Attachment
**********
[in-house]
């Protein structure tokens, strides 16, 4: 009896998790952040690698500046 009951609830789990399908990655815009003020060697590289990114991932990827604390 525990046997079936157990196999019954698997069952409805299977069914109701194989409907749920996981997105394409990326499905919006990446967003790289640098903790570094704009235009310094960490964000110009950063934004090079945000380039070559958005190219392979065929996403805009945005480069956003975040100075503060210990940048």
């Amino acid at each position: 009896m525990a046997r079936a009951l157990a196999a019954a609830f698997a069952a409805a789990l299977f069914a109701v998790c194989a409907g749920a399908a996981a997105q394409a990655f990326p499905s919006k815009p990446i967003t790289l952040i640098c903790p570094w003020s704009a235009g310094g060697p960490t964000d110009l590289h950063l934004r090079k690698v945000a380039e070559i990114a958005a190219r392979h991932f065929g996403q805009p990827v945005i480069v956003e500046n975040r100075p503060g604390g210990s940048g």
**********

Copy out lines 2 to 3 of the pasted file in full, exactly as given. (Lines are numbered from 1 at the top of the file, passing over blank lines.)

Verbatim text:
């Protein structure tokens, strides 16, 4: 009896998790952040690698500046 009951609830789990399908990655815009003020060697590289990114991932990827604390 525990046997079936157990196999019954698997069952409805299977069914109701194989409907749920996981997105394409990326499905919006990446967003790289640098903790570094704009235009310094960490964000110009950063934004090079945000380039070559958005190219392979065929996403805009945005480069956003975040100075503060210990940048």
């Amino acid at each position: 009896m525990a046997r079936a009951l157990a196999a019954a609830f698997a069952a409805a789990l299977f069914a109701v998790c194989a409907g749920a399908a996981a997105q394409a990655f990326p499905s919006k815009p990446i967003t790289l952040i640098c903790p570094w003020s704009a235009g310094g060697p960490t964000d110009l590289h950063l934004r090079k690698v945000a380039e070559i990114a958005a190219r392979h991932f065929g996403q805009p990827v945005i480069v956003e500046n975040r100075p503060g604390g210990s940048g």